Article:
Count rotations in a sorted and rotated linked list

Introduction

The linked list is one of the most important concepts and data structures to learn while preparing for interviews. Having a good grasp of Linked Lists can be a huge plus point in a coding interview.

Problem Statement

In this question, we are given a linked list. This linked list was sorted and then rotated by X elements. We have to find the value of X.

Problem Statement Understanding

Let’s try to understand the problem statement with help of examples.

Suppose the given list is:

Let us first discuss what counting rotations in a sorted and rotated list means.

Let's sort this given list. The sorted list is:

Now, let's remove the last two elements and add them to the front of the list, we will get:

That’s it. That is the question. In this explanation, we have rotated the sorted list by 2 elements. In the question, we are given a rotated list. We have to return the number of elements by which it was rotated.

Input:

Output: Linked list rotated elements: 2

Explanation: We can see that if we add the first two elements to the end of the linked list, it becomes sorted. Hence, 2 rotations is the answer.

Let’s take one more example, say if the given list is:

If we sort this list, we will get a list:

Now we can see that if in the sorted list we move the last 3 elements and add them to the front, we will get:

which is the same as the list which was given to us in the input.

From this, we can say that the linked list, which was given to us in the input, was initially rotated by 3 elements. So our output will be 3.

Now, I think the problem statement is clear from the above examples. No try to think how you can approach this problem before moving to the approach in the next section?

We are going to use a linked list traversal and compare the elements. Let us look at this simple yet efficient approach.

Approach

Firstly, we have to notice that the values are not sorted now. Now, what caused this distortion?

A few of the elements from the end of the sorted linked list were added to the start of the list. We can get a hint here.

We will keep comparing adjacent elements:

  • If the current node value is lesser than or equal to the next node value, nothing changes.
  • But, if the current value is greater than the next node value, it means that the order isn't sorted from this point, so we have found the initial starting point of our previously sorted linked list, and we will break the loop.

We will have to keep a counter variable which will be incremented till it doesn’t reach the break condition. Let us have a look at the algorithm.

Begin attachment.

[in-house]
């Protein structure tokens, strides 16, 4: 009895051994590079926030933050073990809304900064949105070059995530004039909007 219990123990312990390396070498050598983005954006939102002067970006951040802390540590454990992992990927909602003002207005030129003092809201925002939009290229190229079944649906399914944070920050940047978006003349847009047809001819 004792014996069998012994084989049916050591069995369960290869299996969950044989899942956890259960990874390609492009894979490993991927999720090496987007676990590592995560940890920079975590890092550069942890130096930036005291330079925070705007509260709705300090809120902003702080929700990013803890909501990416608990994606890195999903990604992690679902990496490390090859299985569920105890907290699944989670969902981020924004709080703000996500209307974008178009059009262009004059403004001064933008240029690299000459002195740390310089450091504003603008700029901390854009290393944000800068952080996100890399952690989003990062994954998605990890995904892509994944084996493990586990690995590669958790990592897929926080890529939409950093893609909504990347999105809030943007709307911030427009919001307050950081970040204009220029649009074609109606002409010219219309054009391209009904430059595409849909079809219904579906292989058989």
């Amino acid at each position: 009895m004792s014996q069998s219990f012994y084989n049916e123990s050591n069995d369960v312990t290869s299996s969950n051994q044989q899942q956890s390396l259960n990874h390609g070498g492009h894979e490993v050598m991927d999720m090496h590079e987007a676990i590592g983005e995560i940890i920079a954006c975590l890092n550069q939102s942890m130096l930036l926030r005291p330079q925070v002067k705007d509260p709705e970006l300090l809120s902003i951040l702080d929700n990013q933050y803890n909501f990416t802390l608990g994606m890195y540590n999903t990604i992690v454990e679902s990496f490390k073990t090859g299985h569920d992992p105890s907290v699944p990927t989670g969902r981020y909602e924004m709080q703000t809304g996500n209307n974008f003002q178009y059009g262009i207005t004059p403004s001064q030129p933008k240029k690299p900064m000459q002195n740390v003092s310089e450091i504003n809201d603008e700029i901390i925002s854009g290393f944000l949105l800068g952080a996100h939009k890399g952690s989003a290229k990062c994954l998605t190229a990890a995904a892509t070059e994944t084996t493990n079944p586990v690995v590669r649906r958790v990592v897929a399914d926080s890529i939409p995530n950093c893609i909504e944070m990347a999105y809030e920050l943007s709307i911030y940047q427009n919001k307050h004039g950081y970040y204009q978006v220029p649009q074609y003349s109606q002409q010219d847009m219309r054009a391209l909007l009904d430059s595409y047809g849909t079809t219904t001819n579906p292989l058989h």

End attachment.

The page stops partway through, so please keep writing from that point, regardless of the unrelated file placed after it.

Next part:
Algorithm

  • Initialize the count variable with 0.
  • One by one, keep comparing adjacent node values and increase the count.
  • If, at any point, the current node value is greater than the next node value, break from the loop.
  • Return the count.

Dry Run

Code Implementation




#include 
using namespace std;

struct Node {
    int data;
    struct Node* next;
};
 
int countRotation(struct Node* head)
{
    // counter variable
    int count = 0;
    
    Node* curr=head;
 
    
    while(curr&&curr->next)
    {
        // Compare adjacent values
        if(curr->data>curr->next->data)
        {
            count++;
            break;
        }

        count++;
        curr=curr->next;
    }
    
    return count;
}

void push(struct Node** head, int data)
{
    struct Node* newNode = new Node;

    newNode->data = data;

    newNode->next = (*head);
 
   
    (*head) = newNode;
}
 

void printList(struct Node* node)
{
    while (node != NULL) {
        printf("%d ", node->data);
        node = node->next;
    }
}

int main()
{
    struct Node* head = NULL;
    push(&head, 5);
    push(&head, 3);
    push(&head, 1);
    push(&head, 11);
    push(&head, 10);
 
    printList(head);
    cout << endl;
    cout << "Linked list rotated elements: ";

    cout << countRotation(head) << endl;
 
    return 0;
}
import java.util.*;

public class PrepBytes
{

static class Node {
    int data;
    Node next;
};

static int countRotation(Node head)
{


    int count = 0;

    int min = head.data;

    while (head != null) {


        if (min > head.data)
            break;

        count++;

        head = head.next;
    }
    return count;
}
static Node push(Node head, int data)
{

    Node newNode = new Node();

    newNode.data = data;

    newNode.next = (head);

    (head) = newNode;
    return head;
}

static void printList(Node node)
{
    while (node != null) {
        System.out.printf("%d ", node.data);
        node = node.next;
    }
}

public static void main(String[] args)
{

    Node head = null;

    head = push(head, 5);
    head = push(head, 3);
    head = push(head, 1);
    head = push(head, 11);
    head = push(head, 10);

    printList(head);
    System.out.println();
    System.out.print("Linked list rotated elements: ");

    System.out.print(countRotation(head) +"\n");

}
}

Output

10 11 1 3 5
Linked list rotated elements: 2

Time Complexity: O(n), as no nested traversal is needed.
Space Complexity: O(1).

So, in this article, we have tried to explain the most efficient approach to count rotations in a sorted and rotated linked list. This is a simple question, but we have to prevent overflows while traversing through the linked list. It uses many of our basic concepts, and that is what makes this question quite an important one for coding interviews. If you want to solve more questions on Linked List, which are curated by our expert mentors at PrepBytes, you can follow this link Linked List.

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